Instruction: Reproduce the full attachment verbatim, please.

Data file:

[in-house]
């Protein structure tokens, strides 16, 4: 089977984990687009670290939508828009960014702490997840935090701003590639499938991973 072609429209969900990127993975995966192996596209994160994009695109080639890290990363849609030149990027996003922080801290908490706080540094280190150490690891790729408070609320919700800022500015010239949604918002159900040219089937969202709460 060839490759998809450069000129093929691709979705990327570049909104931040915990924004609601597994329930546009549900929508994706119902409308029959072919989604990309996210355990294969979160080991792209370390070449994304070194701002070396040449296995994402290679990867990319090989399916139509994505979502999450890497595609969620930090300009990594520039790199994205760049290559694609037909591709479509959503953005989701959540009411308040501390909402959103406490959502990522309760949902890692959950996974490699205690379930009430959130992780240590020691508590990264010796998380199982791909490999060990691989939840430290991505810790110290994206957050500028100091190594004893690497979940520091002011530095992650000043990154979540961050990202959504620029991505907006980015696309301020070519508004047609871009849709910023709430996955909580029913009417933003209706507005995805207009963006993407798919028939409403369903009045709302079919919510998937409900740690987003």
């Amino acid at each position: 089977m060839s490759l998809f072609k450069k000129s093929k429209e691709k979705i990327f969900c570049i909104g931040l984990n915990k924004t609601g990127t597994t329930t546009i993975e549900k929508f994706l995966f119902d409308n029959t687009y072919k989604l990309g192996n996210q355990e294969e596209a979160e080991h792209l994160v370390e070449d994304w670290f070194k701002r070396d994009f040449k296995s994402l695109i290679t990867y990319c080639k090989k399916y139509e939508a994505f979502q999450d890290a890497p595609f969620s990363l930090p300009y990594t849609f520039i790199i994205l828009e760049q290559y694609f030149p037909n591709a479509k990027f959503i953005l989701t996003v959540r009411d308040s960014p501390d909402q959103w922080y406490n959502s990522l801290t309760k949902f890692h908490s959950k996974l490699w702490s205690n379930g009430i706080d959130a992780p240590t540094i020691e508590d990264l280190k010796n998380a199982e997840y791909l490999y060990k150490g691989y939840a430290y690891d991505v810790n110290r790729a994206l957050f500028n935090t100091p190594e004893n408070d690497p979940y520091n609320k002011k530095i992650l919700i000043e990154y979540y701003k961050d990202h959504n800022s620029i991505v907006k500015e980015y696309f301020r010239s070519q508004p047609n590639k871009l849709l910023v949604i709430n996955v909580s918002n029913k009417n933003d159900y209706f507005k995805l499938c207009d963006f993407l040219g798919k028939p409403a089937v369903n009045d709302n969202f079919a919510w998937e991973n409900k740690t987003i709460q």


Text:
[in-house]
């Protein structure tokens, strides 16, 4: 089977984990687009670290939508828009960014702490997840935090701003590639499938991973 072609429209969900990127993975995966192996596209994160994009695109080639890290990363849609030149990027996003922080801290908490706080540094280190150490690891790729408070609320919700800022500015010239949604918002159900040219089937969202709460 060839490759998809450069000129093929691709979705990327570049909104931040915990924004609601597994329930546009549900929508994706119902409308029959072919989604990309996210355990294969979160080991792209370390070449994304070194701002070396040449296995994402290679990867990319090989399916139509994505979502999450890497595609969620930090300009990594520039790199994205760049290559694609037909591709479509959503953005989701959540009411308040501390909402959103406490959502990522309760949902890692959950996974490699205690379930009430959130992780240590020691508590990264010796998380199982791909490999060990691989939840430290991505810790110290994206957050500028100091190594004893690497979940520091002011530095992650000043990154979540961050990202959504620029991505907006980015696309301020070519508004047609871009849709910023709430996955909580029913009417933003209706507005995805207009963006993407798919028939409403369903009045709302079919919510998937409900740690987003």
């Amino acid at each position: 089977m060839s490759l998809f072609k450069k000129s093929k429209e691709k979705i990327f969900c570049i909104g931040l984990n915990k924004t609601g990127t597994t329930t546009i993975e549900k929508f994706l995966f119902d409308n029959t687009y072919k989604l990309g192996n996210q355990e294969e596209a979160e080991h792209l994160v370390e070449d994304w670290f070194k701002r070396d994009f040449k296995s994402l695109i290679t990867y990319c080639k090989k399916y139509e939508a994505f979502q999450d890290a890497p595609f969620s990363l930090p300009y990594t849609f520039i790199i994205l828009e760049q290559y694609f030149p037909n591709a479509k990027f959503i953005l989701t996003v959540r009411d308040s960014p501390d909402q959103w922080y406490n959502s990522l801290t309760k949902f890692h908490s959950k996974l490699w702490s205690n379930g009430i706080d959130a992780p240590t540094i020691e508590d990264l280190k010796n998380a199982e997840y791909l490999y060990k150490g691989y939840a430290y690891d991505v810790n110290r790729a994206l957050f500028n935090t100091p190594e004893n408070d690497p979940y520091n609320k002011k530095i992650l919700i000043e990154y979540y701003k961050d990202h959504n800022s620029i991505v907006k500015e980015y696309f301020r010239s070519q508004p047609n590639k871009l849709l910023v949604i709430n996955v909580s918002n029913k009417n933003d159900y209706f507005k995805l499938c207009d963006f993407l040219g798919k028939p409403a089937v369903n009045d709302n969202f079919a919510w998937e991973n409900k740690t987003i709460q």